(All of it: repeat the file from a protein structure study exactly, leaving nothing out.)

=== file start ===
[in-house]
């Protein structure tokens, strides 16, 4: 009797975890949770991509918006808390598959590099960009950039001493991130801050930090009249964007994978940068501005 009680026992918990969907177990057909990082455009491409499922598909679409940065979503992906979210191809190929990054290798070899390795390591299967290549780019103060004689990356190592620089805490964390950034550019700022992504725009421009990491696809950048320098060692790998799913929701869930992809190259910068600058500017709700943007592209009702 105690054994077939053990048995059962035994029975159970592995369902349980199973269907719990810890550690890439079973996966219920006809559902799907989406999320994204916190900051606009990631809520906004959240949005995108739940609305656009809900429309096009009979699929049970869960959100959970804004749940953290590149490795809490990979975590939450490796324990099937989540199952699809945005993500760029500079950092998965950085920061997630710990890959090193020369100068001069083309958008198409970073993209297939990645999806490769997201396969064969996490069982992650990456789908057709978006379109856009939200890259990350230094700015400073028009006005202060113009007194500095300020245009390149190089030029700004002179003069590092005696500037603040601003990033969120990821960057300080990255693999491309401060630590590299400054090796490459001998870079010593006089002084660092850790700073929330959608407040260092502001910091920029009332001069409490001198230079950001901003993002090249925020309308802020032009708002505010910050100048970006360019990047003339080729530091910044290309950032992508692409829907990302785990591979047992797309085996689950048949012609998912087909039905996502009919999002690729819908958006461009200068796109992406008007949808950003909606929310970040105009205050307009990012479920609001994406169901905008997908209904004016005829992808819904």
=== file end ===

[in-house]
């Protein structure tokens, strides 16, 4: 009797975890949770991509918006808390598959590099960009950039001493991130801050930090009249964007994978940068501005 009680026992918990969907177990057909990082455009491409499922598909679409940065979503992906979210191809190929990054290798070899390795390591299967290549780019103060004689990356190592620089805490964390950034550019700022992504725009421009990491696809950048320098060692790998799913929701869930992809190259910068600058500017709700943007592209009702 105690054994077939053990048995059962035994029975159970592995369902349980199973269907719990810890550690890439079973996966219920006809559902799907989406999320994204916190900051606009990631809520906004959240949005995108739940609305656009809900429309096009009979699929049970869960959100959970804004749940953290590149490795809490990979975590939450490796324990099937989540199952699809945005993500760029500079950092998965950085920061997630710990890959090193020369100068001069083309958008198409970073993209297939990645999806490769997201396969064969996490069982992650990456789908057709978006379109856009939200890259990350230094700015400073028009006005202060113009007194500095300020245009390149190089030029700004002179003069590092005696500037603040601003990033969120990821960057300080990255693999491309401060630590590299400054090796490459001998870079010593006089002084660092850790700073929330959608407040260092502001910091920029009332001069409490001198230079950001901003993002090249925020309308802020032009708002505010910050100048970006360019990047003339080729530091910044290309950032992508692409829907990302785990591979047992797309085996689950048949012609998912087909039905996502009919999002690729819908958006461009200068796109992406008007949808950003909606929310970040105009205050307009990012479920609001994406169901905008997908209904004016005829992808819904």